I have decided to take the sage advice of experienced beeks and wait till next Spring to do the split.
The Flow Hive I was wanting to split from is about one year old and has not swarmed as far as I know. It has been slow to fill the flow frames but I’m more interested in the bee health and behaviour than the honey at this stage. Best of luck and thanks again.

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Hi Michelle

Fascinating story about the queen’s timetable!

May I know how long it took from the capped queen till you noticed the new mated queen has started laying?

I noticed in my hive that there was a newly capped queen on Boxing Day and it has since emerged. But I have not seen her or any egg laying activity as such. So i was just curious


By my timetable the queen hatched 8 days after I saw capped queen cells. 4 days after that she was due to mate- and 14 days later I inspected and saw small larvae- a few days old- I didn’t see her- or eggs but I rarely see eggs or hunt after the queen.

Here is a good queen timetable- a split/emergency queen can be a few days ahead as they start with a larvae not an egg


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First thing you should do when making a split?
Find the queen and put her somewhere safe. This can be achieved very simply by putting the frame she is on in a spare box if you are reticent to pick her up. I put mine in a matchbox

G’day Jack, I get away with late season splits because I’m in a sub-tropical zone. My bees don’t stop producing brood during winter, plus they don’t kick the drones out. You can keep splitting hives as long as you’re not interested in honey production for a while.

There’s a couple of things to remember when doing splits. One of the first things I read when starting out is that a virgin queen has a one chance in seven of failure. That’s just the law of averages in nature I guess. Another thing you should think about is the age of the virgin queens. The bees have a nearly 6 day window when making queen cells. They can choose anything from a first day egg to a larvae on it’s third day of royal jelly with which to make a queen from. That makes it hard to put an accurate time on things.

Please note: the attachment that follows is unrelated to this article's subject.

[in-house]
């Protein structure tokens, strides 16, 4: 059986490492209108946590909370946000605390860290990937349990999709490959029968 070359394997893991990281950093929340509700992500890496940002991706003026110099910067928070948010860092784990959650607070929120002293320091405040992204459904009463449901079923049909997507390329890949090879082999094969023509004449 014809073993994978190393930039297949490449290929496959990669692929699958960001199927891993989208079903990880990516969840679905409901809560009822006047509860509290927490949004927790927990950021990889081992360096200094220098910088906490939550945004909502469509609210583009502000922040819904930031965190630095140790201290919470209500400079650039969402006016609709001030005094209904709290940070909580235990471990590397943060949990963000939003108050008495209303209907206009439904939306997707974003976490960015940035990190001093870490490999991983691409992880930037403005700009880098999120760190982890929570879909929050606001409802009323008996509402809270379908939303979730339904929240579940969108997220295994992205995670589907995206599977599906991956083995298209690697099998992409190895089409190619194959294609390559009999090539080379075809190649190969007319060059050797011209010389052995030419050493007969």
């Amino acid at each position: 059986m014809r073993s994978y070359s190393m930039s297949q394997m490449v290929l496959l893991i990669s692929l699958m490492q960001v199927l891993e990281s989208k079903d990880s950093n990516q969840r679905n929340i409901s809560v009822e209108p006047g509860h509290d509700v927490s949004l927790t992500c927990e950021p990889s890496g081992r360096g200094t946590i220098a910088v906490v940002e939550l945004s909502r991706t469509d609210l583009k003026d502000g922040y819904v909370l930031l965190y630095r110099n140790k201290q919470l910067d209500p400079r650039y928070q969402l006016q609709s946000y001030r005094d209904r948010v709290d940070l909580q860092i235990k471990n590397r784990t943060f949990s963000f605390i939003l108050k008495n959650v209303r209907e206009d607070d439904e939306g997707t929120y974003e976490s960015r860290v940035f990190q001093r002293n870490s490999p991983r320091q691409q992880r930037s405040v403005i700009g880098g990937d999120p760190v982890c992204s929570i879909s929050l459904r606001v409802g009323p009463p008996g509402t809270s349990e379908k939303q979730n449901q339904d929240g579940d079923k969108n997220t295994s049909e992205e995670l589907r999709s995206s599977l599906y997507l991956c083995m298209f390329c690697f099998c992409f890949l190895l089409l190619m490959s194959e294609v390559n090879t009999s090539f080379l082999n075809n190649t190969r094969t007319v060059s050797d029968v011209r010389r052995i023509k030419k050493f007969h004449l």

So with those things in mind, expect the odd failure & don’t put an accurate time on when you expect things to happen. Allow another week & if nothing happens by then, give the split a frame of brood so they can commence building a new queen, if they choose to.

If nothing happens with that frame of brood & still no queen, add another frame, keep doing that until the bees make a new queen, which they eventually will.


Thanks Michelle for your response. After much thought, I have decided to wait till Spring to do the split, but it’s great to know that I can use the Nuc box I have. The hive I want to split from is just one year old and to my knowledge has not yet swarmed. The honey production has been slow with the flow frames barely half filled. This is of no concern though as I am anxious for them to survive :smirk:

Hi @JeffH. In your area up in Buderim, can you split colonies even in winter? In your experience, when do you see the first swarms? Do Carniolans start building up for swarming earlier?

Hi @Webclan. I start doing splits of the strong colonies about a month after the shortest day. That’s about when the strong colonies start preparing to swarm.

I’m not going to do any checkerboarding during or close to winter anymore. I’m going to put the brood frames I leave behind together in the center of the box, & put the frames with fresh foundation or nicely drawn comb on either side. This is to try & eliminate chalk brood.

I have no idea about carniolans, sorry about that. I use the space in my migratory lids as a guide as to the strength of a colony. If I see a buildup of bees in the lid, I split the hive. Even if I look down & see every frame in the honey super is chock-a-block full of bees, I’ll still do a split. It’s not an even split, it’s a preemptive swarm control strategy. That way I stop a colony from swarming & at the same time I’m making new colonies & the strong colonies still produce honey. It’s a win, win & win situation.


Thanks @JeffH. Really appreciate the fact that you freely share from your vast experience, especially since I can relate to it climate wise. You’re awesome!

Wow, thank you:).

It’s amazing how many people I sell colonies to only want one hive, so they are not keen to split during spring because they don’t want a second hive to worry about. The thing is: if they don’t split, the hive will most likely swarm & possibly move into a neighbors wall cavity, causing more problems than they bargained for.